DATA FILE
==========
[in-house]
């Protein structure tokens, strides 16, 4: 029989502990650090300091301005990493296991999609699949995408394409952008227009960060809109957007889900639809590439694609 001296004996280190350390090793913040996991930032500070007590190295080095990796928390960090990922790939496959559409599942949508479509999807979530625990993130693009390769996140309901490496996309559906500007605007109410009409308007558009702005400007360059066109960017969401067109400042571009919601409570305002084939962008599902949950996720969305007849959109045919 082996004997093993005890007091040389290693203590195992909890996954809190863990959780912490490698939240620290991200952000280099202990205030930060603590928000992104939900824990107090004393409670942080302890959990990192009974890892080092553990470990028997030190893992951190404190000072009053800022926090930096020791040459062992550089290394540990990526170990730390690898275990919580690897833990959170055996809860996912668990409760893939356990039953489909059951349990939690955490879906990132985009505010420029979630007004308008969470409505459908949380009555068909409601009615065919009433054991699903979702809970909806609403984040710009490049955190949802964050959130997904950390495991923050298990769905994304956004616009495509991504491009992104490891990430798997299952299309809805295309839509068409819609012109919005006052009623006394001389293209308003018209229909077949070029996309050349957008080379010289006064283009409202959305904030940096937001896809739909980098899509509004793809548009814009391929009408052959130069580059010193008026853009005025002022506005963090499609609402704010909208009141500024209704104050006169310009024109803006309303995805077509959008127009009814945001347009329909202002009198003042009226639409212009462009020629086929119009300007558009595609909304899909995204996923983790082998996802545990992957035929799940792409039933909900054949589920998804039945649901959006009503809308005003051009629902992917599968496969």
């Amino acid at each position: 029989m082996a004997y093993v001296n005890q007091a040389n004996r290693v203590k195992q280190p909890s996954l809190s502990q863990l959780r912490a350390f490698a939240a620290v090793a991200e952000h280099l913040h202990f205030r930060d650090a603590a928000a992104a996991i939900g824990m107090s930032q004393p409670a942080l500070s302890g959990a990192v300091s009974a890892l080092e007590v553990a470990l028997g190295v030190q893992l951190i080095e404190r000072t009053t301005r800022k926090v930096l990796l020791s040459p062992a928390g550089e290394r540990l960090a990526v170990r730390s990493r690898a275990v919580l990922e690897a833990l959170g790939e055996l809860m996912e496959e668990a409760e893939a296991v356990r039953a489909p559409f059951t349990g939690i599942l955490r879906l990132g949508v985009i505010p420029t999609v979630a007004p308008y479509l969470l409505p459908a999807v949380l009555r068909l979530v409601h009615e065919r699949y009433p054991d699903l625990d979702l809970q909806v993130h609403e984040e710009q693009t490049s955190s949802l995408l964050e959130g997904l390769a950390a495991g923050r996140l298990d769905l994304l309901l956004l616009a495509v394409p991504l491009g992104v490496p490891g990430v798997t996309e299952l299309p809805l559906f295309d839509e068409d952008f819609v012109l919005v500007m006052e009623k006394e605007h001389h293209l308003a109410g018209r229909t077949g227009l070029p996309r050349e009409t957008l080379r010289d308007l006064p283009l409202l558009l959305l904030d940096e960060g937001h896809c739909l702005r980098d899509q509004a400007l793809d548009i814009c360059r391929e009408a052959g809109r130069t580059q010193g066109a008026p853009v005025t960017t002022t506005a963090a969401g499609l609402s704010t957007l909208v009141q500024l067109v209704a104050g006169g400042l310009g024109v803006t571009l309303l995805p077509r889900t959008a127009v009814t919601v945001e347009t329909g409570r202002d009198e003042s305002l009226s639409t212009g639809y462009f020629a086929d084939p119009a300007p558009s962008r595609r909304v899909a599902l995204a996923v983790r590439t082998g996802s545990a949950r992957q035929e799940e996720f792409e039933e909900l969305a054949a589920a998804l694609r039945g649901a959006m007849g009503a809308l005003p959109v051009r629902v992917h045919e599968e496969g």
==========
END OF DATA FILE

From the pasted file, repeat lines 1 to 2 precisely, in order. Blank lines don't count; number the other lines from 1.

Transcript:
[in-house]
């Protein structure tokens, strides 16, 4: 029989502990650090300091301005990493296991999609699949995408394409952008227009960060809109957007889900639809590439694609 001296004996280190350390090793913040996991930032500070007590190295080095990796928390960090990922790939496959559409599942949508479509999807979530625990993130693009390769996140309901490496996309559906500007605007109410009409308007558009702005400007360059066109960017969401067109400042571009919601409570305002084939962008599902949950996720969305007849959109045919 082996004997093993005890007091040389290693203590195992909890996954809190863990959780912490490698939240620290991200952000280099202990205030930060603590928000992104939900824990107090004393409670942080302890959990990192009974890892080092553990470990028997030190893992951190404190000072009053800022926090930096020791040459062992550089290394540990990526170990730390690898275990919580690897833990959170055996809860996912668990409760893939356990039953489909059951349990939690955490879906990132985009505010420029979630007004308008969470409505459908949380009555068909409601009615065919009433054991699903979702809970909806609403984040710009490049955190949802964050959130997904950390495991923050298990769905994304956004616009495509991504491009992104490891990430798997299952299309809805295309839509068409819609012109919005006052009623006394001389293209308003018209229909077949070029996309050349957008080379010289006064283009409202959305904030940096937001896809739909980098899509509004793809548009814009391929009408052959130069580059010193008026853009005025002022506005963090499609609402704010909208009141500024209704104050006169310009024109803006309303995805077509959008127009009814945001347009329909202002009198003042009226639409212009462009020629086929119009300007558009595609909304899909995204996923983790082998996802545990992957035929799940792409039933909900054949589920998804039945649901959006009503809308005003051009629902992917599968496969």